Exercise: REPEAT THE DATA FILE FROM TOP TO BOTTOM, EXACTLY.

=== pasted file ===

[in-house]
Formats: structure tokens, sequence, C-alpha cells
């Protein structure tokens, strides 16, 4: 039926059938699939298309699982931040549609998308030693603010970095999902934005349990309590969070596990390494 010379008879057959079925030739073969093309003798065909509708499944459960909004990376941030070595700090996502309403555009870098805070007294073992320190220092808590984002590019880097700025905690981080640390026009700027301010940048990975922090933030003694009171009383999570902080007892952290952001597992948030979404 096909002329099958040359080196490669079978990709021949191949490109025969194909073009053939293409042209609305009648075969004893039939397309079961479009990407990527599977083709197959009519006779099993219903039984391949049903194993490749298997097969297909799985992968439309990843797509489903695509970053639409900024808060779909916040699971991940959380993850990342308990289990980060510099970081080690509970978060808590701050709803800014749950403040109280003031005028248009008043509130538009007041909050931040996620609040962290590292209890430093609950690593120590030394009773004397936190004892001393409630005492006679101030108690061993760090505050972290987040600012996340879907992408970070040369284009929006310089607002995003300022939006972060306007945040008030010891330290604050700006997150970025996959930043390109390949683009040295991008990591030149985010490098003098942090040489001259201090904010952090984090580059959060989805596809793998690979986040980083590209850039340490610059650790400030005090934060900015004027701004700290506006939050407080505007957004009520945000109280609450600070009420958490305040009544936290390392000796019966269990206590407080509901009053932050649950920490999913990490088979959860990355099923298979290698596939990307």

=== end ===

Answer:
[in-house]
Formats: structure tokens, sequence, C-alpha cells
């Protein structure tokens, strides 16, 4: 039926059938699939298309699982931040549609998308030693603010970095999902934005349990309590969070596990390494 010379008879057959079925030739073969093309003798065909509708499944459960909004990376941030070595700090996502309403555009870098805070007294073992320190220092808590984002590019880097700025905690981080640390026009700027301010940048990975922090933030003694009171009383999570902080007892952290952001597992948030979404 096909002329099958040359080196490669079978990709021949191949490109025969194909073009053939293409042209609305009648075969004893039939397309079961479009990407990527599977083709197959009519006779099993219903039984391949049903194993490749298997097969297909799985992968439309990843797509489903695509970053639409900024808060779909916040699971991940959380993850990342308990289990980060510099970081080690509970978060808590701050709803800014749950403040109280003031005028248009008043509130538009007041909050931040996620609040962290590292209890430093609950690593120590030394009773004397936190004892001393409630005492006679101030108690061993760090505050972290987040600012996340879907992408970070040369284009929006310089607002995003300022939006972060306007945040008030010891330290604050700006997150970025996959930043390109390949683009040295991008990591030149985010490098003098942090040489001259201090904010952090984090580059959060989805596809793998690979986040980083590209850039340490610059650790400030005090934060900015004027701004700290506006939050407080505007957004009520945000109280609450600070009420958490305040009544936290390392000796019966269990206590407080509901009053932050649950920490999913990490088979959860990355099923298979290698596939990307």